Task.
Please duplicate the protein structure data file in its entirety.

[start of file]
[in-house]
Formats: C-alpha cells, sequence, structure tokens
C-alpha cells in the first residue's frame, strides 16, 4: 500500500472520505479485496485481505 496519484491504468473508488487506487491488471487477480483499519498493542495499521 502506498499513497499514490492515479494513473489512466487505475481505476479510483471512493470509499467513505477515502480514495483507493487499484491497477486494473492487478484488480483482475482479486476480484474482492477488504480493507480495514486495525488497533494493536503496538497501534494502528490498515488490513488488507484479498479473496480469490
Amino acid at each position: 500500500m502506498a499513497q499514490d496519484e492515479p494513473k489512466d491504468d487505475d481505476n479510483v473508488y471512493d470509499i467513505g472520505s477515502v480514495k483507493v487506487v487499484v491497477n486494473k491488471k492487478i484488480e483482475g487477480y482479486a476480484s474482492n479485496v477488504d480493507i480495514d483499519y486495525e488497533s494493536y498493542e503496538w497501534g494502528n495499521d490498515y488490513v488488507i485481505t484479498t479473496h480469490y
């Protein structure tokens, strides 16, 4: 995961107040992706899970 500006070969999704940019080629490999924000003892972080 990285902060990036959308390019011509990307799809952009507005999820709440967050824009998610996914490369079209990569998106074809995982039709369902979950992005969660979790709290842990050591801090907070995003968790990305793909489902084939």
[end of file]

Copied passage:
[in-house]
Formats: C-alpha cells, sequence, structure tokens
C-alpha cells in the first residue's frame, strides 16, 4: 500500500472520505479485496485481505 496519484491504468473508488487506487491488471487477480483499519498493542495499521 502506498499513497499514490492515479494513473489512466487505475481505476479510483471512493470509499467513505477515502480514495483507493487499484491497477486494473492487478484488480483482475482479486476480484474482492477488504480493507480495514486495525488497533494493536503496538497501534494502528490498515488490513488488507484479498479473496480469490
Amino acid at each position: 500500500m502506498a499513497q499514490d496519484e492515479p494513473k489512466d491504468d487505475d481505476n479510483v473508488y471512493d470509499i467513505g472520505s477515502v480514495k483507493v487506487v487499484v491497477n486494473k491488471k492487478i484488480e483482475g487477480y482479486a476480484s474482492n479485496v477488504d480493507i480495514d483499519y486495525e488497533s494493536y498493542e503496538w497501534g494502528n495499521d490498515y488490513v488488507i485481505t484479498t479473496h480469490y
């Protein structure tokens, strides 16, 4: 995961107040992706899970 500006070969999704940019080629490999924000003892972080 990285902060990036959308390019011509990307799809952009507005999820709440967050824009998610996914490369079209990569998106074809995982039709369902979950992005969660979790709290842990050591801090907070995003968790990305793909489902084939």